The weight of expectations: Trimble

The weight of expectations: Trimble

As the waste industry moves into an automated future, effective technology adoption can tip the scales. Trimble’s Paul Corder explains.

From smart bins to artificially intelligent waste sorters, waste management is undergoing a digital transformation.

As waste haulers begin to make this shift with the adoption of more automated data systems, it’s a good time to learn from other heavy industries that benefited from the move to digital.

According to Paul Corder, Trimble Head of Payload Technology, experience shows that it’s not enough to simply automate a task – there must be certainty as to how data is gathered.

Then, he says, operators can make the right decision at the bin pick up, and sales or fleet managers have the confidence to make improvements using actionable intelligence at the office.

“Analytics and business intelligence can be a competitive advantage to make the most out of fleet investments,” Corder says.

“It enables answers to questions like: which bins are overloaded and costing you money? Where are the most profitable pickups? Is a pickup a safety hazard? How much profit does this customer generate? And what other prospects are in the same area?”

To understand the potential of emerging systems, more advanced data systems look beyond the weight of a bin to deliver intelligence and drive operational profitability.

“At present, waste haulers use traditional onboard scales to ensure safe lifts and measure bin weight,” Corder says.

“They may integrate with route management systems that optimise drive routes, thus improving efficiency and reducing wear-and-tear on equipment.”

Route management systems are feature rich, and a good first step to automation of waste management activities, Corder says.

He adds, however, that many of these systems are focused on the pickup, not the profitability of processes.

“For instance, route management systems may not convert bin weight data and locations into useful information to manage enterprise profitability,” Corder says.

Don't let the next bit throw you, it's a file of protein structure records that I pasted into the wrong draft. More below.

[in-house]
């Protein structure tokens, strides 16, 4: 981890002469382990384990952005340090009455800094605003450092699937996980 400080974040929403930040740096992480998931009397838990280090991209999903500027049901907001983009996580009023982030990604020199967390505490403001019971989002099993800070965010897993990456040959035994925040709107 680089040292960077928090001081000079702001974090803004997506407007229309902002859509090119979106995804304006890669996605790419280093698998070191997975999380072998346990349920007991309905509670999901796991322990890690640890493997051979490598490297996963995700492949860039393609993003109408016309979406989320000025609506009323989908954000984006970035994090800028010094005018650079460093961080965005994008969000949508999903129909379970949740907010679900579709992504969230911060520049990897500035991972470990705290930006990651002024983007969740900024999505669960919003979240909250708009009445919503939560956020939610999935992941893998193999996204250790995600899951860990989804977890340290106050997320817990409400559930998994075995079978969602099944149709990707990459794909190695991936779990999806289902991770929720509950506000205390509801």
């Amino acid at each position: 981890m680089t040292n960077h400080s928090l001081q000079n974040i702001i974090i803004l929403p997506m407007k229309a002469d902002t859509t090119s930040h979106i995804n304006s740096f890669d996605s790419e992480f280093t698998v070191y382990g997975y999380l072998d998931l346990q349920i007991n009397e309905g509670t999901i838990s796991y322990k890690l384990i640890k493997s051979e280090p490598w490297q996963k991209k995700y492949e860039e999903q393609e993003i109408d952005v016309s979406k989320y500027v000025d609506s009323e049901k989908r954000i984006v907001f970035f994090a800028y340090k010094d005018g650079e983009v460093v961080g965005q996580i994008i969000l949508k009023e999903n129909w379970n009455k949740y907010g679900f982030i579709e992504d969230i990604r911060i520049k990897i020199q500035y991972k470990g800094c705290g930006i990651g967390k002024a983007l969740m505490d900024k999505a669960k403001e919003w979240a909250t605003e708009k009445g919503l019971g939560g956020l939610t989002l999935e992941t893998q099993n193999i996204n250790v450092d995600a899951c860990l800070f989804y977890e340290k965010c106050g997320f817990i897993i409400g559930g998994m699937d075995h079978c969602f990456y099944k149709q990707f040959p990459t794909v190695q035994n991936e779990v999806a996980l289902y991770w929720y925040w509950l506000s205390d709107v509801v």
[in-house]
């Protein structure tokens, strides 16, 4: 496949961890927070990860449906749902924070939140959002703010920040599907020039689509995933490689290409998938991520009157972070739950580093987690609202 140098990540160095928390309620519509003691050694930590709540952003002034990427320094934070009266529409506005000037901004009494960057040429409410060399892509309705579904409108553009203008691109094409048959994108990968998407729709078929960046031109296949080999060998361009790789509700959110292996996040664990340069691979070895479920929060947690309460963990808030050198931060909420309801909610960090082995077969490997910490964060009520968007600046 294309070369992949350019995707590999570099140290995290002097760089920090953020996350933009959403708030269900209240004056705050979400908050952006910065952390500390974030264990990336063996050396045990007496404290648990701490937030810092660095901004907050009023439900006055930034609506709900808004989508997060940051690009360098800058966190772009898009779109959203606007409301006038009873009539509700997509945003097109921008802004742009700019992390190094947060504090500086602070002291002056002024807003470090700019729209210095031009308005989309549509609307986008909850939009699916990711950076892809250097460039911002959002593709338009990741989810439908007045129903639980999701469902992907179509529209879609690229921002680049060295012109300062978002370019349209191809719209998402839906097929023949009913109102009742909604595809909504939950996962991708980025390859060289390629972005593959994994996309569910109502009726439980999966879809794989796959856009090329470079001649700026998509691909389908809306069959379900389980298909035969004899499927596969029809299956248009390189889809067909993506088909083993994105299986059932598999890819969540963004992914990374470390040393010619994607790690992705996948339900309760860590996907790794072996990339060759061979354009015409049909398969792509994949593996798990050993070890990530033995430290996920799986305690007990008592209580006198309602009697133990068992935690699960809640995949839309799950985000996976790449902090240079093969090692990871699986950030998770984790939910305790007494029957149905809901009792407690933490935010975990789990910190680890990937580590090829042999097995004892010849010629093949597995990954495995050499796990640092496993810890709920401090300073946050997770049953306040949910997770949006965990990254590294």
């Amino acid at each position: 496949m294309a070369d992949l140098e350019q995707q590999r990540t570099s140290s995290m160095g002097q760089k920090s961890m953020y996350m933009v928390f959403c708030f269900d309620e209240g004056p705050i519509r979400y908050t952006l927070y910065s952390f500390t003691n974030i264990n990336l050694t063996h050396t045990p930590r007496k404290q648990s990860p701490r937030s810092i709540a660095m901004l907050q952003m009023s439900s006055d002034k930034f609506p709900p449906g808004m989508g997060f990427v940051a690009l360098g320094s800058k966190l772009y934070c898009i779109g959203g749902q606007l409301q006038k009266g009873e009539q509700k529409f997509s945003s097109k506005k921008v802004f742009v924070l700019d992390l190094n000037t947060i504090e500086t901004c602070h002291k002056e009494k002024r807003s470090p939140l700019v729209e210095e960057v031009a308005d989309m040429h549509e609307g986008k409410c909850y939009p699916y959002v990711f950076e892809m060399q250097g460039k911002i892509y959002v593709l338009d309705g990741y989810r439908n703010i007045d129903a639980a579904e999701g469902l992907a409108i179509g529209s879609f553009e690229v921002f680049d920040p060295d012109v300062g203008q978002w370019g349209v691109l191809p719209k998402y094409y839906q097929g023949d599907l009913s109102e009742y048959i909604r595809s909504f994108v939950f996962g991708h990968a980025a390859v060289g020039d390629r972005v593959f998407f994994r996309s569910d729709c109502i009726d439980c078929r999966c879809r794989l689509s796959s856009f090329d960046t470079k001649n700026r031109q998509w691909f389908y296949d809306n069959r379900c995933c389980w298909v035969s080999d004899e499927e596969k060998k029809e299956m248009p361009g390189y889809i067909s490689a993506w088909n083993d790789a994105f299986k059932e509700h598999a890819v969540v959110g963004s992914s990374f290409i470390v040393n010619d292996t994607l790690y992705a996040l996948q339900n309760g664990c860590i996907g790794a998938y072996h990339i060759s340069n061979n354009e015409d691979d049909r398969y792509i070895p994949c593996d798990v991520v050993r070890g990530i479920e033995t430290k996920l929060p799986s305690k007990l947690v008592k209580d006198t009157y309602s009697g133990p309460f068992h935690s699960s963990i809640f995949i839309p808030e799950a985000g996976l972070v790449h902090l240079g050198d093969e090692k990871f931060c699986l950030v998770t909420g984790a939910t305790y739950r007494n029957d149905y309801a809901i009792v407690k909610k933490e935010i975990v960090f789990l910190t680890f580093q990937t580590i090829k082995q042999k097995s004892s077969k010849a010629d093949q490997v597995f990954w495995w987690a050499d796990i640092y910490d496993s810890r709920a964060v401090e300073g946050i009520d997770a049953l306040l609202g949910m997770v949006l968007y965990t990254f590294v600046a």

“In fact, in many cases, there is no real way to look at the individual profitability of each customer, or even overall profitability of a route.

“Answering these questions using waste management system automation transforms waste haul and unleashes opportunity.”

Furthermore, Corder explains that pick up locations, bin weights and truck totals do more than help operators complete their job – they drive business profitability, productivity and efficiency.

“The ability to drill deeper into your waste collection operations and track profitability is a critical step in the technological transformation of any waste management organisation,” he says.

With accessibility to data, an operation’s manager can see operational metrics and summarise key performance indicators to identify lost productivity and compare customer data in a visual environment.

Access to customer data makes it easy for sales teams to identify customers with heavier than expected bins, review customer activity and negotiate pricing with the confidence of accurate data.

“They’re also able to identify profitable and unprofitable customers. And weight is just part of the makeup of cost,” Corder says.

“Delays at the pick-up such as locked gates, awkward bin locations and time to forklift the bin out are all costs that are often invisible.

“As performance managers have seen, a dashboard that compiles data into actionable intelligence provides value.”

Waste stream monitor visualisation includes reporting tools to review the route, monitor pickups for overloaded dumpsters and plan route capacity.

Safety is another invaluable benefit of waste stream monitoring. With waste data intelligence, it’s easy to prevent truck overloading and replay historical fleet activity to highlight issues, improve driver training, perform efficiency analysis and route reviews.

With a connected tool, Corder says fleet managers can evaluate and educate about incidents with clear visualisations and hard data.

They can optimise routes by expected payload weights to maximise tonnes per cycle. Operators can also make informed, ‘one-more pick-up’ decisions with confidence.

“As the waste industry moves into the future with an increased focus on automation and data-driven decision making, tools can empower their teams to capture waste collection business opportunities, increase route profitability, improve safe loading and improve customer satisfaction – and most importantly gain competitive advantage,” Corder says.

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